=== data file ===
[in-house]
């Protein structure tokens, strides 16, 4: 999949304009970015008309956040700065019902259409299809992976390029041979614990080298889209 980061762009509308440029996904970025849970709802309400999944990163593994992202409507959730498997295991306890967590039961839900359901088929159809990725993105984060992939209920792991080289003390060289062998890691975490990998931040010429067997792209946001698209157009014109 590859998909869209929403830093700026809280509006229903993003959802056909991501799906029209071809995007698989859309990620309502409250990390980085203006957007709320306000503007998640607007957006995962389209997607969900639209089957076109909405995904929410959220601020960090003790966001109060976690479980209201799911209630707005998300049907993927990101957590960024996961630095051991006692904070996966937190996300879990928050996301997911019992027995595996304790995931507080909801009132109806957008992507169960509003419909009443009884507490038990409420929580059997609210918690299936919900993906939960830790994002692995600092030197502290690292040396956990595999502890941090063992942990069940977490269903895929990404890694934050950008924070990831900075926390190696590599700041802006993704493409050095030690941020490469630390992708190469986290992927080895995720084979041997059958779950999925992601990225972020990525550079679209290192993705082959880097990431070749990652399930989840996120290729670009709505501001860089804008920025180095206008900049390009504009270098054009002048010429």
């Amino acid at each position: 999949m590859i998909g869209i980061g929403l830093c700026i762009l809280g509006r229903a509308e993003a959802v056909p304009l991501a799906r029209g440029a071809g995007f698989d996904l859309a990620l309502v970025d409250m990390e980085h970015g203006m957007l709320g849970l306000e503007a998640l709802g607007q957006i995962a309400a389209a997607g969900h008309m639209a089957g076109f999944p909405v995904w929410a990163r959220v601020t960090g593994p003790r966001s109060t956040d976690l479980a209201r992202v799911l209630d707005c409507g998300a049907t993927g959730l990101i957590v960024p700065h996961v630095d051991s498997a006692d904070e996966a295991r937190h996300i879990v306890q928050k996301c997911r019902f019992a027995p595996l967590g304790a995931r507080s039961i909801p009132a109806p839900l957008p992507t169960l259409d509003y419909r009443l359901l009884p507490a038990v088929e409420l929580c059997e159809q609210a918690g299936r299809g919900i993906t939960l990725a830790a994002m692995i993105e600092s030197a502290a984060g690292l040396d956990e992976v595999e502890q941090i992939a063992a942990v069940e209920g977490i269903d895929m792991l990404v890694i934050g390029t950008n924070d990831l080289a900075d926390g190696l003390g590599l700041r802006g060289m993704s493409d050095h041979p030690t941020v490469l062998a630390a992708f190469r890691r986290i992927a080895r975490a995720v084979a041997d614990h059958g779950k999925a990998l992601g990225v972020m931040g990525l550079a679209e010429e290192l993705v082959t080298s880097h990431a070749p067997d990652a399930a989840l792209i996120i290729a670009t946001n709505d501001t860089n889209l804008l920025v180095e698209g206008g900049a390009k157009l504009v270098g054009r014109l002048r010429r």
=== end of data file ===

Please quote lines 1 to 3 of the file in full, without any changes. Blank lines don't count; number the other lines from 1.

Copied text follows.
[in-house]
């Protein structure tokens, strides 16, 4: 999949304009970015008309956040700065019902259409299809992976390029041979614990080298889209 980061762009509308440029996904970025849970709802309400999944990163593994992202409507959730498997295991306890967590039961839900359901088929159809990725993105984060992939209920792991080289003390060289062998890691975490990998931040010429067997792209946001698209157009014109 590859998909869209929403830093700026809280509006229903993003959802056909991501799906029209071809995007698989859309990620309502409250990390980085203006957007709320306000503007998640607007957006995962389209997607969900639209089957076109909405995904929410959220601020960090003790966001109060976690479980209201799911209630707005998300049907993927990101957590960024996961630095051991006692904070996966937190996300879990928050996301997911019992027995595996304790995931507080909801009132109806957008992507169960509003419909009443009884507490038990409420929580059997609210918690299936919900993906939960830790994002692995600092030197502290690292040396956990595999502890941090063992942990069940977490269903895929990404890694934050950008924070990831900075926390190696590599700041802006993704493409050095030690941020490469630390992708190469986290992927080895995720084979041997059958779950999925992601990225972020990525550079679209290192993705082959880097990431070749990652399930989840996120290729670009709505501001860089804008920025180095206008900049390009504009270098054009002048010429």
């Amino acid at each position: 999949m590859i998909g869209i980061g929403l830093c700026i762009l809280g509006r229903a509308e993003a959802v056909p304009l991501a799906r029209g440029a071809g995007f698989d996904l859309a990620l309502v970025d409250m990390e980085h970015g203006m957007l709320g849970l306000e503007a998640l709802g607007q957006i995962a309400a389209a997607g969900h008309m639209a089957g076109f999944p909405v995904w929410a990163r959220v601020t960090g593994p003790r966001s109060t956040d976690l479980a209201r992202v799911l209630d707005c409507g998300a049907t993927g959730l990101i957590v960024p700065h996961v630095d051991s498997a006692d904070e996966a295991r937190h996300i879990v306890q928050k996301c997911r019902f019992a027995p595996l967590g304790a995931r507080s039961i909801p009132a109806p839900l957008p992507t169960l259409d509003y419909r009443l359901l009884p507490a038990v088929e409420l929580c059997e159809q609210a918690g299936r299809g919900i993906t939960l990725a830790a994002m692995i993105e600092s030197a502290a984060g690292l040396d956990e992976v595999e502890q941090i992939a063992a942990v069940e209920g977490i269903d895929m792991l990404v890694i934050g390029t950008n924070d990831l080289a900075d926390g190696l003390g590599l700041r802006g060289m993704s493409d050095h041979p030690t941020v490469l062998a630390a992708f190469r890691r986290i992927a080895r975490a995720v084979a041997d614990h059958g779950k999925a990998l992601g990225v972020m931040g990525l550079a679209e010429e290192l993705v082959t080298s880097h990431a070749p067997d990652a399930a989840l792209i996120i290729a670009t946001n709505d501001t860089n889209l804008l920025v180095e698209g206008g900049a390009k157009l504009v270098g054009r014109l002048r010429r």